MEMPHIS, Tenn. (WMC) - A landmark bill making its way through Congress would legalize marijuana on the federal level and remove it from the list of federally-controlled substances.
For some Memphians, a conviction for marijuana possession holds them back from getting a job and providing for their families.
Congressman Steve Cohen, D-Memphis, is leading the charge to pass the bill, which would decriminalize cannabis on a federal level and help those previously impacted.
This week, the House Judiciary Committee overwhelmingly approved the Marijuana Opportunity Reinvestment and Expungement Act.
“It will also set up a tax system on marijuana where marijuana would be taxed on the federal level, and the taxes would go into a fund that would help people, particularly African Americans, but any particular group that was penalized adversely by the war on drugs,” said Cohen.
The MORE Act would also expunge prior federal court convictions for marijuana offenses.
Cohen appeared at his “Congress On Your Corner” event in Memphis Friday, telling WMC these convictions have negatively impacted the lives of Memphians.
“Stops them from getting scholarships and federal housing and jobs often,” said Cohen. “We need to go back in a restorative way in the African American community, and that would be important for Memphis and important for my constituents.”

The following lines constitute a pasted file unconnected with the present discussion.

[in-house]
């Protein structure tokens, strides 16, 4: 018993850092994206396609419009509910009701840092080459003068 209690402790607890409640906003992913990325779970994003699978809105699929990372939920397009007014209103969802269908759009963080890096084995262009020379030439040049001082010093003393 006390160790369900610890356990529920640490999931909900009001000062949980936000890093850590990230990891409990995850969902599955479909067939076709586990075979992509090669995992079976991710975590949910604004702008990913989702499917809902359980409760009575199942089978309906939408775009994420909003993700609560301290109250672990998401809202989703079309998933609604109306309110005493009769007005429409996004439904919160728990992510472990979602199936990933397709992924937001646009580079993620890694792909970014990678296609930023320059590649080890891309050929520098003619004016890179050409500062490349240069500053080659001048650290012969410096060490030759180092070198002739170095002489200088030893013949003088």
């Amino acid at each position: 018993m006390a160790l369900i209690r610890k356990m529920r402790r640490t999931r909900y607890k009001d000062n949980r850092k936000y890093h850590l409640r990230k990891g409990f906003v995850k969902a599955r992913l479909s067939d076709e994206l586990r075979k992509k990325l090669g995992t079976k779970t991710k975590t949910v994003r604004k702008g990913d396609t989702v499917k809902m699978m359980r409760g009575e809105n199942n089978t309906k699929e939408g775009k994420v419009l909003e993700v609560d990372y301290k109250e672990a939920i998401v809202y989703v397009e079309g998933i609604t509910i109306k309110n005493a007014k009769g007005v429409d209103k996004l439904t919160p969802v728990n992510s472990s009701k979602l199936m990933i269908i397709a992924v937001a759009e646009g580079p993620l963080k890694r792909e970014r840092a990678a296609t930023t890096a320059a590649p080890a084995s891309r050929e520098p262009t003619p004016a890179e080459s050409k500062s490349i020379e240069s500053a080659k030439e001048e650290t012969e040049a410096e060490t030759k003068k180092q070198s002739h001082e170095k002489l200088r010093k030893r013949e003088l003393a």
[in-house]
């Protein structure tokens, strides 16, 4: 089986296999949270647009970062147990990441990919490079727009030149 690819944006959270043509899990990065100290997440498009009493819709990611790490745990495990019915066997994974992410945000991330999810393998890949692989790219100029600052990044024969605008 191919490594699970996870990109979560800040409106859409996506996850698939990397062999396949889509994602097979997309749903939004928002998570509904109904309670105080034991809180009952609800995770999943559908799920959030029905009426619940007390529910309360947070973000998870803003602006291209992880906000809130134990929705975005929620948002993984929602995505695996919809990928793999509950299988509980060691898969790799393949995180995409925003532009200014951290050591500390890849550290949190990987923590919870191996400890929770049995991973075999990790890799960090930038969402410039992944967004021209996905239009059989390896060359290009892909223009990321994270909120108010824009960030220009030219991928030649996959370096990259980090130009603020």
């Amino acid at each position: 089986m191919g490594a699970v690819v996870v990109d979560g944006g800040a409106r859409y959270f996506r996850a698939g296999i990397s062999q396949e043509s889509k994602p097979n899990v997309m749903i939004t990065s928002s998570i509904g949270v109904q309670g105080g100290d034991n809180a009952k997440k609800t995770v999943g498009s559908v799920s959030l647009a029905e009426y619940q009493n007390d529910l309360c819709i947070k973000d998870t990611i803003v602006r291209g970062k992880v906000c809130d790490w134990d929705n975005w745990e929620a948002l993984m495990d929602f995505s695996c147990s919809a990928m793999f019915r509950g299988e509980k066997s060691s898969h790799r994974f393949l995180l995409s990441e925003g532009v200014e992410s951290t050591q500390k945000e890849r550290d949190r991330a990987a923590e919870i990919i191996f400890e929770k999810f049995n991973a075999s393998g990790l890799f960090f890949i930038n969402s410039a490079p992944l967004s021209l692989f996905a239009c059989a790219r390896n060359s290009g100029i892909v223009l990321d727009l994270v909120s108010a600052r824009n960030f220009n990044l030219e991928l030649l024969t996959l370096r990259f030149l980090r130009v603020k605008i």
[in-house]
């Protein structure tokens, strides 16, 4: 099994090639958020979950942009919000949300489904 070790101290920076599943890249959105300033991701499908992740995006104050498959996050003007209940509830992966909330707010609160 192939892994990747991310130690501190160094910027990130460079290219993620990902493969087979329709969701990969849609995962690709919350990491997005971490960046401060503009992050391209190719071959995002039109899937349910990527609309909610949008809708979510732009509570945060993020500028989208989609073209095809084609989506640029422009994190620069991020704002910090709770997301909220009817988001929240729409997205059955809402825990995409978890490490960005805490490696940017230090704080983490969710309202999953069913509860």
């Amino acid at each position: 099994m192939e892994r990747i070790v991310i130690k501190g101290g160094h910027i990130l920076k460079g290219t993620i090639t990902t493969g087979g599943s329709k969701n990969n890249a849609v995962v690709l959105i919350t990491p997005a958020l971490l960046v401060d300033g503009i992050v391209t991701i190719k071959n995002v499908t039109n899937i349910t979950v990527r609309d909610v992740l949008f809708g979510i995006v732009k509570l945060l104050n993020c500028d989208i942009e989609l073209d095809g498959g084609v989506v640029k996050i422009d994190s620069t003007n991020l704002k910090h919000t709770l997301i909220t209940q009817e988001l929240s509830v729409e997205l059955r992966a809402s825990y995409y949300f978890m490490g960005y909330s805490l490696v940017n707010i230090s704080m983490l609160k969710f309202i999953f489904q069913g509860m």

Josh Spickler with the criminal justice rights organization Just City says the bill would prevent more people from entering the cycle of the criminal justice system and have far-reaching positive effects.
“The federal government leading on this issue is really important,” said Spickler. “This could be a really, really big deal. Getting marijuana out of the criminal legal system and into the public health realm where it belongs would be huge. It would lead to a smaller criminal justice system, which is what we need.”
The MORE Act now heads to the full House for a vote before it’s taken up by the majority Republican Senate.
Both Spickler and Cohen himself expressed doubts that the bill would pass the Senate, but they say this first step is monumental regardless.